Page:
#2 Version Handling is an integral part of the matrix. This document allows you to track every change to a requirement, from the parameters, to the actual requirements description, related links and attachments. When used correctly, the team can look back at the end of the sprint to deliver the product as requested.
#3 Integrations and tool management is seamless. Overcoming the challenges of using multiple tools to run a successful project. Using a good traceability matric to give you the ability to keep track of the progress from requirement though to the defects yielded from the test cases.
#4 Defect handling improvement. After you finalize the scope of your project, you will pick up high-priority requirements and defects that will need to be fixed. The RTM will allow teams to sift through the defects to zero in on the defects that are priority.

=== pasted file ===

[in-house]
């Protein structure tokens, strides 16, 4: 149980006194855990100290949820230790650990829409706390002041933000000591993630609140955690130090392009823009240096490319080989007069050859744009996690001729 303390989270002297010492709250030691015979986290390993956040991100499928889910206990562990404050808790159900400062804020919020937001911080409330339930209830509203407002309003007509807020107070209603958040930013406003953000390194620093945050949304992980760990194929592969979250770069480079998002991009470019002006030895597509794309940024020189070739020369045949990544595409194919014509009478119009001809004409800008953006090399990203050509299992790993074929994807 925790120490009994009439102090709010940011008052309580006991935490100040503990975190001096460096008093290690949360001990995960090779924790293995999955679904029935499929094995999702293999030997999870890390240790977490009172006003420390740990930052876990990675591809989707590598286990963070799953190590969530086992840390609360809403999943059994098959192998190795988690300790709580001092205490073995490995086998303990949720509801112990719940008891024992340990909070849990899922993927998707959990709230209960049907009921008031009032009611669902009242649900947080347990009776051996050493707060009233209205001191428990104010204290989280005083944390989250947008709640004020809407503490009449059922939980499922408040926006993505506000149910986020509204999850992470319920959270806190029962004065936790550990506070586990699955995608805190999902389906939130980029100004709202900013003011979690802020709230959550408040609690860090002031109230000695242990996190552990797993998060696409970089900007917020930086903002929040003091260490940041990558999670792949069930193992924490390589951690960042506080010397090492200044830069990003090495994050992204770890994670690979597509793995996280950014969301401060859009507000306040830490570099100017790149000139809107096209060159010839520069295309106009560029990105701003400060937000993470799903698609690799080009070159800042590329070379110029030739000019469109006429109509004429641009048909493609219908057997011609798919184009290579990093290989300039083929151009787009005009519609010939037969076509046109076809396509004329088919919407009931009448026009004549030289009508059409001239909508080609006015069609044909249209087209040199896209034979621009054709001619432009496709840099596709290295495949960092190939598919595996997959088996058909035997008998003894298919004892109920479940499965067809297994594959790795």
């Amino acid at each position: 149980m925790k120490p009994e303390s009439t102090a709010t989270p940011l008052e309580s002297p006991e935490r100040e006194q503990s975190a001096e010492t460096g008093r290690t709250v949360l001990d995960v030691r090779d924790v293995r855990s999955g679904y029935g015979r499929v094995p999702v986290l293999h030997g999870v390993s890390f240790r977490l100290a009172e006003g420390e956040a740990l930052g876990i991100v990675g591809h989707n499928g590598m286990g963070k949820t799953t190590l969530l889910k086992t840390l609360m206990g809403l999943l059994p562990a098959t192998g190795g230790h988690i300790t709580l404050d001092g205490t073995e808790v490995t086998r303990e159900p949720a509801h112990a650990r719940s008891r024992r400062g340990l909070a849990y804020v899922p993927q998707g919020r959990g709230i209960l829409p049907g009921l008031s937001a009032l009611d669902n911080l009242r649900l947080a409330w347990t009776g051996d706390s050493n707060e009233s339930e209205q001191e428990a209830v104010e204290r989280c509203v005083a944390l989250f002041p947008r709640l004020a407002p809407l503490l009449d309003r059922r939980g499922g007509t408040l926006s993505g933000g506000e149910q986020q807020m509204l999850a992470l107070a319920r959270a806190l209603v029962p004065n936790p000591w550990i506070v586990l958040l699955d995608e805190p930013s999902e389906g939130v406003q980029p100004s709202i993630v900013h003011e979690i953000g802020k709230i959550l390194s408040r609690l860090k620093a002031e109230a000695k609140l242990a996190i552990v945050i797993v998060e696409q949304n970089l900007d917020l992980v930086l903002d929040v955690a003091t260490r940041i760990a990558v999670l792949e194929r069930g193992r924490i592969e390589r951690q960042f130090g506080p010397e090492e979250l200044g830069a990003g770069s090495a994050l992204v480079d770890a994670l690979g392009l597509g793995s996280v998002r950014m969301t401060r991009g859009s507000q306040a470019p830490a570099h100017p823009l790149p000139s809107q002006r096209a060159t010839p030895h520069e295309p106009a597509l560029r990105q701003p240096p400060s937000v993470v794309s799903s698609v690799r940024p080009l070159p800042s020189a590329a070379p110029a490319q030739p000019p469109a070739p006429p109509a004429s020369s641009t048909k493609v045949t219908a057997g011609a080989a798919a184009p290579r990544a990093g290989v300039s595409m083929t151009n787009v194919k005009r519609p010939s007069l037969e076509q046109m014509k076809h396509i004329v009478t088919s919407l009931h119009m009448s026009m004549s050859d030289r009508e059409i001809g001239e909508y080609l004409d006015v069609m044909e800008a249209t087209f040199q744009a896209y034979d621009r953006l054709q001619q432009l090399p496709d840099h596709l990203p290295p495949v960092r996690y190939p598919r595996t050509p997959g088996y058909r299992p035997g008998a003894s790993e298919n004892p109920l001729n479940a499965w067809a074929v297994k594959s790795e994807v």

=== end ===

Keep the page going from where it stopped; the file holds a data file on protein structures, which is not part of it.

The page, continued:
#5 Documentation is built in to a RTM and good requirements document. It is hard to ignore the benefits to the entire team for clear documentation and communication.
Combining all the knowledge
Often, development teams, as well as customers, feel like they aren’t being “productive’ when they are working on the design instead of producing code. However, applications that are well-planned and built with a solid design are actually less time consuming to build, more flexible and scalable, and easier to maintain than those built by trial and error.
Collecting and documenting requirements and designing an adequate traceability matrix may be a very tedious process, especially for large projects. However, it is a necessary part of the development process, and once you get comfortable with it and view it as a necessary tool for software design, your project is sure to succeed.